• Access to quality, consistent health care
  • Access to nutritious foods, especially those rich in folic acid and low in mercury
  • Drinking alcohol, smoking cigarettes, and using other drugs
  • Medical conditions such as diabetes, high blood pressure, blood clotting disorders, and obesity
  • Exposure to environmental pollutants and toxins
  • Social and economic factors like domestic violence, stress, lack of social support, and marital status
If you are planning for pregnancy, talk to your doctor about preconception health care.
When you meet with your doctor, be sure to talk about medical conditions you have, lifestyle and behaviors, vaccines, and any medications you take. Your doctor will walk you through steps you can take before pregnancy to prevent certain birth defects.

In general, women who are or are trying to get pregnant should:
  • Quit smoking and stay away from secondhand smoke
  • Avoid alcohol consumption
  • Not use marijuana and other drugs
  • Stay inside when air quality is bad
  • Avoid seafood consumption and other sources of mercury
  • Avoid overheating activities such as getting in a hot tub
  • Treat fevers quickly

Safe indoor environments are also important and steps should be taken to:
  • Avoid biocides (pesticides, rodenticides, fungicides, herbicides, etc.).
  • Test for lead in your home and any lead sources removed by a professional.
  • Have a working carbon monoxide detector in your home.

Program websites


Total fertility rate per 1,000 women of reproductive age, by year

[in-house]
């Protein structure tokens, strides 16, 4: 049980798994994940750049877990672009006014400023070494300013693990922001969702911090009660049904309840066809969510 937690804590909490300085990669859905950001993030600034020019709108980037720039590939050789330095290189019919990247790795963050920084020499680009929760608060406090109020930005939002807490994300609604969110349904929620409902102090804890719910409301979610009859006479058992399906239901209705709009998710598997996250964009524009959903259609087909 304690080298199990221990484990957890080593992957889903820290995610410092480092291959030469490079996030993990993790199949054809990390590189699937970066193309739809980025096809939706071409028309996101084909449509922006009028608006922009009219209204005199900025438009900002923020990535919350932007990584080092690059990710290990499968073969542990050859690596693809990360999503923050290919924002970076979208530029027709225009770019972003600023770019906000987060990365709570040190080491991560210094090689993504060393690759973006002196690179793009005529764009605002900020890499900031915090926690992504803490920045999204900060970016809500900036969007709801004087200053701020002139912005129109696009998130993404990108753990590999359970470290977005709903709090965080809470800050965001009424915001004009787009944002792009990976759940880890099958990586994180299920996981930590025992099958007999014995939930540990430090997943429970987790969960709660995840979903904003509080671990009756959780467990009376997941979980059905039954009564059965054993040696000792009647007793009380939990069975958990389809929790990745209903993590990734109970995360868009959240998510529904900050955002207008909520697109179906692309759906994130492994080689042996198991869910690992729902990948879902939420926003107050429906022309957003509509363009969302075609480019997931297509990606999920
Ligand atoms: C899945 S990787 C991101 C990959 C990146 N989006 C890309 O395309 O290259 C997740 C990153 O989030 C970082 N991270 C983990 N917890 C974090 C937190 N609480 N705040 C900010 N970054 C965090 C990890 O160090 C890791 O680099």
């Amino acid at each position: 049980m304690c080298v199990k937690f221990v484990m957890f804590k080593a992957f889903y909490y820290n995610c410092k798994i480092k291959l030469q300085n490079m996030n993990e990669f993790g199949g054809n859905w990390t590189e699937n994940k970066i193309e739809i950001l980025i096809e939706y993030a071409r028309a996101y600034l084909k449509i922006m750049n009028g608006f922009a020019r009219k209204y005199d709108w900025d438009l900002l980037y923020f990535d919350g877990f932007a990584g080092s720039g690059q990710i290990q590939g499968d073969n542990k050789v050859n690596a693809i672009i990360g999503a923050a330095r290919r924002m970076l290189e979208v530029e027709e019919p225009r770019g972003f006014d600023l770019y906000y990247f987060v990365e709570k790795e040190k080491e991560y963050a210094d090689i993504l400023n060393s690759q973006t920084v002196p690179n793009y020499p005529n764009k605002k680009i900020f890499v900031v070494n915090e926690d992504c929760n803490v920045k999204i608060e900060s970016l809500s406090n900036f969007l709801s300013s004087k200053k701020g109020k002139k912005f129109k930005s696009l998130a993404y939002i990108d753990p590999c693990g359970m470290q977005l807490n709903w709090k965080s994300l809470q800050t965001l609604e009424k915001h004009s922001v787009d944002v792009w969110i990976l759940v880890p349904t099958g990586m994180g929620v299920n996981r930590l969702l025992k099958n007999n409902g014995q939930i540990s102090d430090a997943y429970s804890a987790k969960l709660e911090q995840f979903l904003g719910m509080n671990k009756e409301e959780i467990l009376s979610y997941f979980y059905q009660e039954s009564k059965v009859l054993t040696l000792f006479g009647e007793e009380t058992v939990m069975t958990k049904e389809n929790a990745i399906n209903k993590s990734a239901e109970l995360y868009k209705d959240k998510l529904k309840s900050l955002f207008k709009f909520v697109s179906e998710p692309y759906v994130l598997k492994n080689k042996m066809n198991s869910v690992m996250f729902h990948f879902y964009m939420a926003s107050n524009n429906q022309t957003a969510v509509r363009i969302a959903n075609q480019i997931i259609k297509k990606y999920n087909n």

General fertility rates

Low birth weight: less than 2,500 grams at birth (approximately 5 lbs. 8 ozs.)
Very low birth weight: less than 1,500 grams at birth (approximately 3 lbs. 4 ozs.)

Low birth weight

Very low birth weight

Fetal mortality

Infant mortality

Neonatal and post-neonatal mortality

Preterm birth (less than 37 weeks gestation)

  • Percent of preterm births, by year: Statewide and by county
  • Percentage of live births that are preterm:

Very preterm birth (less than 32 weeks gestation)

Male to female sex ratio at birth, by year

Utah Tracking receives reproductive and birth outcome data from the Utah Department of Health and Human Services Office of Vital Records and Statistics.

View complete metadata.
The links listed below redirect you to health assessments that have been conducted in Utah that are relevant to reproductive and birth outcomes. The Utah Department of Health and Human Services Utah APPLETREE program evaluates and responds to environmental public health issues in Utah. For more information, please visit the Utah APPLETREE website.

The information provided above is from the Utah Department of Health's Center for Health Data IBIS-PH web site ( The information published on this website may be reproduced without permission. Please use the following citation: " Retrieved Sun, 26 May 2024 0:27:09 from Utah Department of Health, Center for Health Data, Indicator-Based Information System for Public Health Web site: ".

Content updated: Thu, 30 Mar 2023 16:19:11 MDT